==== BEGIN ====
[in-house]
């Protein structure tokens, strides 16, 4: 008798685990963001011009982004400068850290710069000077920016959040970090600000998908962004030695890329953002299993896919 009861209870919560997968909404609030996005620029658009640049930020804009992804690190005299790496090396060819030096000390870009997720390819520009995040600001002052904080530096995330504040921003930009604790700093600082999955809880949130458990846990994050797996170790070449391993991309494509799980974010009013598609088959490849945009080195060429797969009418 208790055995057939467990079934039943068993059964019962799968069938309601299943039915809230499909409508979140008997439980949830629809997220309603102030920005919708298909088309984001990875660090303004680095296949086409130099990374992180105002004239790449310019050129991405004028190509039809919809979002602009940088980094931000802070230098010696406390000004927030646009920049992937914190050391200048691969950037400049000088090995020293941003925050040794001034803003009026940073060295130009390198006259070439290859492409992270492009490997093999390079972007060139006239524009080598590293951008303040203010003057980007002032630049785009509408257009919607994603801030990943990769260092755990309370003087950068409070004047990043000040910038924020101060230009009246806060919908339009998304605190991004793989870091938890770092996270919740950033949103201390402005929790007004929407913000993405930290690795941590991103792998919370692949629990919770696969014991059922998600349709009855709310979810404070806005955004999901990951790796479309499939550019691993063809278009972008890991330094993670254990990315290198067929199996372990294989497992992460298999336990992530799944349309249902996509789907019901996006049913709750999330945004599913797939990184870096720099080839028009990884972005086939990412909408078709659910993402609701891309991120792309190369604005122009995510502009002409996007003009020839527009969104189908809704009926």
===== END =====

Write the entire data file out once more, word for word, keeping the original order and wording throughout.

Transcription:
[in-house]
């Protein structure tokens, strides 16, 4: 008798685990963001011009982004400068850290710069000077920016959040970090600000998908962004030695890329953002299993896919 009861209870919560997968909404609030996005620029658009640049930020804009992804690190005299790496090396060819030096000390870009997720390819520009995040600001002052904080530096995330504040921003930009604790700093600082999955809880949130458990846990994050797996170790070449391993991309494509799980974010009013598609088959490849945009080195060429797969009418 208790055995057939467990079934039943068993059964019962799968069938309601299943039915809230499909409508979140008997439980949830629809997220309603102030920005919708298909088309984001990875660090303004680095296949086409130099990374992180105002004239790449310019050129991405004028190509039809919809979002602009940088980094931000802070230098010696406390000004927030646009920049992937914190050391200048691969950037400049000088090995020293941003925050040794001034803003009026940073060295130009390198006259070439290859492409992270492009490997093999390079972007060139006239524009080598590293951008303040203010003057980007002032630049785009509408257009919607994603801030990943990769260092755990309370003087950068409070004047990043000040910038924020101060230009009246806060919908339009998304605190991004793989870091938890770092996270919740950033949103201390402005929790007004929407913000993405930290690795941590991103792998919370692949629990919770696969014991059922998600349709009855709310979810404070806005955004999901990951790796479309499939550019691993063809278009972008890991330094993670254990990315290198067929199996372990294989497992992460298999336990992530799944349309249902996509789907019901996006049913709750999330945004599913797939990184870096720099080839028009990884972005086939990412909408078709659910993402609701891309991120792309190369604005122009995510502009002409996007003009020839527009969104189908809704009926």